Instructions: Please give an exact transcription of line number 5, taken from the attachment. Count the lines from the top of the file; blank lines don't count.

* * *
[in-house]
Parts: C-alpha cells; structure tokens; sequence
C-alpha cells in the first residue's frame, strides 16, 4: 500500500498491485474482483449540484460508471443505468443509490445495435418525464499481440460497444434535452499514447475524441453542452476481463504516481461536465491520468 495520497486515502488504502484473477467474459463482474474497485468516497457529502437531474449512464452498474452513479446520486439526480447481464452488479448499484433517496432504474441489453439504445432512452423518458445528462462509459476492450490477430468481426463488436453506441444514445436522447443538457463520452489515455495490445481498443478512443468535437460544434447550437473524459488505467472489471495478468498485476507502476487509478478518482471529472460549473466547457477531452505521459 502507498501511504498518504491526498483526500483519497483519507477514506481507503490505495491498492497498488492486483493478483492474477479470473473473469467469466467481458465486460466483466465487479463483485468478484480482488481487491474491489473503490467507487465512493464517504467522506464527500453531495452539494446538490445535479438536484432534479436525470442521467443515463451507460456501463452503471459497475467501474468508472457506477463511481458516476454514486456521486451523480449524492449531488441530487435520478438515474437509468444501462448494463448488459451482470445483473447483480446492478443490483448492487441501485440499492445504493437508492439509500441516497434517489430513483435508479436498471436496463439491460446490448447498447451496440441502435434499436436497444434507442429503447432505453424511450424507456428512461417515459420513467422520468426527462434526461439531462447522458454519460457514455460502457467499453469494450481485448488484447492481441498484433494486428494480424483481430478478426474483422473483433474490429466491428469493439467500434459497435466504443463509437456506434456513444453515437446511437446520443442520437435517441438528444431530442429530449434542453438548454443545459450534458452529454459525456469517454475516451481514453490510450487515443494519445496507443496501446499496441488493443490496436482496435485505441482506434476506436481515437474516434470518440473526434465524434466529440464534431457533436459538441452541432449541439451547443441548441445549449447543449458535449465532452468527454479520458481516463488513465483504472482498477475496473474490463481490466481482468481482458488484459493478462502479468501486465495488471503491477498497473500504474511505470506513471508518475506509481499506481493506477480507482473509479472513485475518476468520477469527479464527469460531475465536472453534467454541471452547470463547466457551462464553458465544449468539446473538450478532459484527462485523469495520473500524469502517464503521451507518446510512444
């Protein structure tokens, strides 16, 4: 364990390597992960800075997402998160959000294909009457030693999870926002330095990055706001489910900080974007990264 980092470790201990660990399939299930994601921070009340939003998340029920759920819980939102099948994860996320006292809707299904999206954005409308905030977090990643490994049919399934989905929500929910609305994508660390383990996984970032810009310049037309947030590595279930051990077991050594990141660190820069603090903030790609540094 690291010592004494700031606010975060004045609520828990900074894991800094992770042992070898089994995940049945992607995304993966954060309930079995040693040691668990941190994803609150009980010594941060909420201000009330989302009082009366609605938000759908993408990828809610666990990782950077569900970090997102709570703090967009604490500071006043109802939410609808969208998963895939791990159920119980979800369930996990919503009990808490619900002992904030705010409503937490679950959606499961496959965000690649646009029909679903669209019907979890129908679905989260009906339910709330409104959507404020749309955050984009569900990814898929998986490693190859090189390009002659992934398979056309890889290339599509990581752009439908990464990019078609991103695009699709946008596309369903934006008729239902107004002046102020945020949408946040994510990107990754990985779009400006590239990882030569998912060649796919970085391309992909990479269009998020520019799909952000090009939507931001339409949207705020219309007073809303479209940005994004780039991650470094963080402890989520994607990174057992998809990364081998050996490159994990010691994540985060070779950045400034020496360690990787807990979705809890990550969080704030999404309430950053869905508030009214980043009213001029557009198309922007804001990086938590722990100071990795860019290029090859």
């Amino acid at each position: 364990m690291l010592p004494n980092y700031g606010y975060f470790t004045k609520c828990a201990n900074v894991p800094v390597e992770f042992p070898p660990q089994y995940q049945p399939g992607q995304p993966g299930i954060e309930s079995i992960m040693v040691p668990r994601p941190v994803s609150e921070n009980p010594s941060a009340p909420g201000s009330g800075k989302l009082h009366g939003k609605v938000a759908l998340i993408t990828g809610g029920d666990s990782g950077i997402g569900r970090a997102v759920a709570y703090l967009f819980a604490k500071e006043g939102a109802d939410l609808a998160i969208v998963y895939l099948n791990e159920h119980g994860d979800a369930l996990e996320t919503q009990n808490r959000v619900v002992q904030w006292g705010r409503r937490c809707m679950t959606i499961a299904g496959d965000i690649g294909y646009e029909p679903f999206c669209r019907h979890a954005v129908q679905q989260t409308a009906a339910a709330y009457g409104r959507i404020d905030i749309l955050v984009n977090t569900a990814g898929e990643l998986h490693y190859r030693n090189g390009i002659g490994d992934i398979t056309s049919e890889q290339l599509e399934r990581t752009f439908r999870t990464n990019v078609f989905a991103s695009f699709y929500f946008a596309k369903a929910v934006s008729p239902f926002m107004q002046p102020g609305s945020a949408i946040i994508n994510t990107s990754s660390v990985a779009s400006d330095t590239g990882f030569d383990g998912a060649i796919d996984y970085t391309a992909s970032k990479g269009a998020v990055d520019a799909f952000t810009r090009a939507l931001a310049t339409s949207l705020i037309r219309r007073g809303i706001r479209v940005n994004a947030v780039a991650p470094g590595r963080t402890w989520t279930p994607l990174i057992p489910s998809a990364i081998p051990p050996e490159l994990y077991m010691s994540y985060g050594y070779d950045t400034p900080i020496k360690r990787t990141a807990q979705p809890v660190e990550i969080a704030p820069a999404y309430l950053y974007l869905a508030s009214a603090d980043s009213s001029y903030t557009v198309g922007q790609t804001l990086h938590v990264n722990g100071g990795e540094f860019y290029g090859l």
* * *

């Amino acid at each position: 364990m690291l010592p004494n980092y700031g606010y975060f470790t004045k609520c828990a201990n900074v894991p800094v390597e992770f042992p070898p660990q089994y995940q049945p399939g992607q995304p993966g299930i954060e309930s079995i992960m040693v040691p668990r994601p941190v994803s609150e921070n009980p010594s941060a009340p909420g201000s009330g800075k989302l009082h009366g939003k609605v938000a759908l998340i993408t990828g809610g029920d666990s990782g950077i997402g569900r970090a997102v759920a709570y703090l967009f819980a604490k500071e006043g939102a109802d939410l609808a998160i969208v998963y895939l099948n791990e159920h119980g994860d979800a369930l996990e996320t919503q009990n808490r959000v619900v002992q904030w006292g705010r409503r937490c809707m679950t959606i499961a299904g496959d965000i690649g294909y646009e029909p679903f999206c669209r019907h979890a954005v129908q679905q989260t409308a009906a339910a709330y009457g409104r959507i404020d905030i749309l955050v984009n977090t569900a990814g898929e990643l998986h490693y190859r030693n090189g390009i002659g490994d992934i398979t056309s049919e890889q290339l599509e399934r990581t752009f439908r999870t990464n990019v078609f989905a991103s695009f699709y929500f946008a596309k369903a929910v934006s008729p239902f926002m107004q002046p102020g609305s945020a949408i946040i994508n994510t990107s990754s660390v990985a779009s400006d330095t590239g990882f030569d383990g998912a060649i796919d996984y970085t391309a992909s970032k990479g269009a998020v990055d520019a799909f952000t810009r090009a939507l931001a310049t339409s949207l705020i037309r219309r007073g809303i706001r479209v940005n994004a947030v780039a991650p470094g590595r963080t402890w989520t279930p994607l990174i057992p489910s998809a990364i081998p051990p050996e490159l994990y077991m010691s994540y985060g050594y070779d950045t400034p900080i020496k360690r990787t990141a807990q979705p809890v660190e990550i969080a704030p820069a999404y309430l950053y974007l869905a508030s009214a603090d980043s009213s001029y903030t557009v198309g922007q790609t804001l990086h938590v990264n722990g100071g990795e540094f860019y290029g090859l």